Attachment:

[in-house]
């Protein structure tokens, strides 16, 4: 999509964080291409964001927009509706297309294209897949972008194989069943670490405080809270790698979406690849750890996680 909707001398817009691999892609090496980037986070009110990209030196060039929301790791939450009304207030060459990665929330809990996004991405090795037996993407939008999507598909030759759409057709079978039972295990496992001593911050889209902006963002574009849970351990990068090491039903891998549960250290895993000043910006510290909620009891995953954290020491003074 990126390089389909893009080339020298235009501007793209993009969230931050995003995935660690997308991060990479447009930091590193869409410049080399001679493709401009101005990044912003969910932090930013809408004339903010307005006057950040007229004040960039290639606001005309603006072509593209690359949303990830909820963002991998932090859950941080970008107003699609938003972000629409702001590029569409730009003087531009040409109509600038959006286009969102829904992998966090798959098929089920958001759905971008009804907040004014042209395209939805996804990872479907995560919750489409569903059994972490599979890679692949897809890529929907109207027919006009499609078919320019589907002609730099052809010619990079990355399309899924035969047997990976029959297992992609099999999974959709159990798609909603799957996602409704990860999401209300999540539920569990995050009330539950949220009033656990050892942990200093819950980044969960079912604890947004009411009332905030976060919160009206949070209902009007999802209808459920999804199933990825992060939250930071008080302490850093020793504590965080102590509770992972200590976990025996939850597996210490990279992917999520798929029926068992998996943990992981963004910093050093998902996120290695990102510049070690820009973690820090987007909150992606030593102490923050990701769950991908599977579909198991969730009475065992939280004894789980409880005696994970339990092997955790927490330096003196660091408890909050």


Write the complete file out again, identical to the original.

[in-house]
């Protein structure tokens, strides 16, 4: 999509964080291409964001927009509706297309294209897949972008194989069943670490405080809270790698979406690849750890996680 909707001398817009691999892609090496980037986070009110990209030196060039929301790791939450009304207030060459990665929330809990996004991405090795037996993407939008999507598909030759759409057709079978039972295990496992001593911050889209902006963002574009849970351990990068090491039903891998549960250290895993000043910006510290909620009891995953954290020491003074 990126390089389909893009080339020298235009501007793209993009969230931050995003995935660690997308991060990479447009930091590193869409410049080399001679493709401009101005990044912003969910932090930013809408004339903010307005006057950040007229004040960039290639606001005309603006072509593209690359949303990830909820963002991998932090859950941080970008107003699609938003972000629409702001590029569409730009003087531009040409109509600038959006286009969102829904992998966090798959098929089920958001759905971008009804907040004014042209395209939805996804990872479907995560919750489409569903059994972490599979890679692949897809890529929907109207027919006009499609078919320019589907002609730099052809010619990079990355399309899924035969047997990976029959297992992609099999999974959709159990798609909603799957996602409704990860999401209300999540539920569990995050009330539950949220009033656990050892942990200093819950980044969960079912604890947004009411009332905030976060919160009206949070209902009007999802209808459920999804199933990825992060939250930071008080302490850093020793504590965080102590509770992972200590976990025996939850597996210490990279992917999520798929029926068992998996943990992981963004910093050093998902996120290695990102510049070690820009973690820090987007909150992606030593102490923050990701769950991908599977579909198991969730009475065992939280004894789980409880005696994970339990092997955790927490330096003196660091408890909050």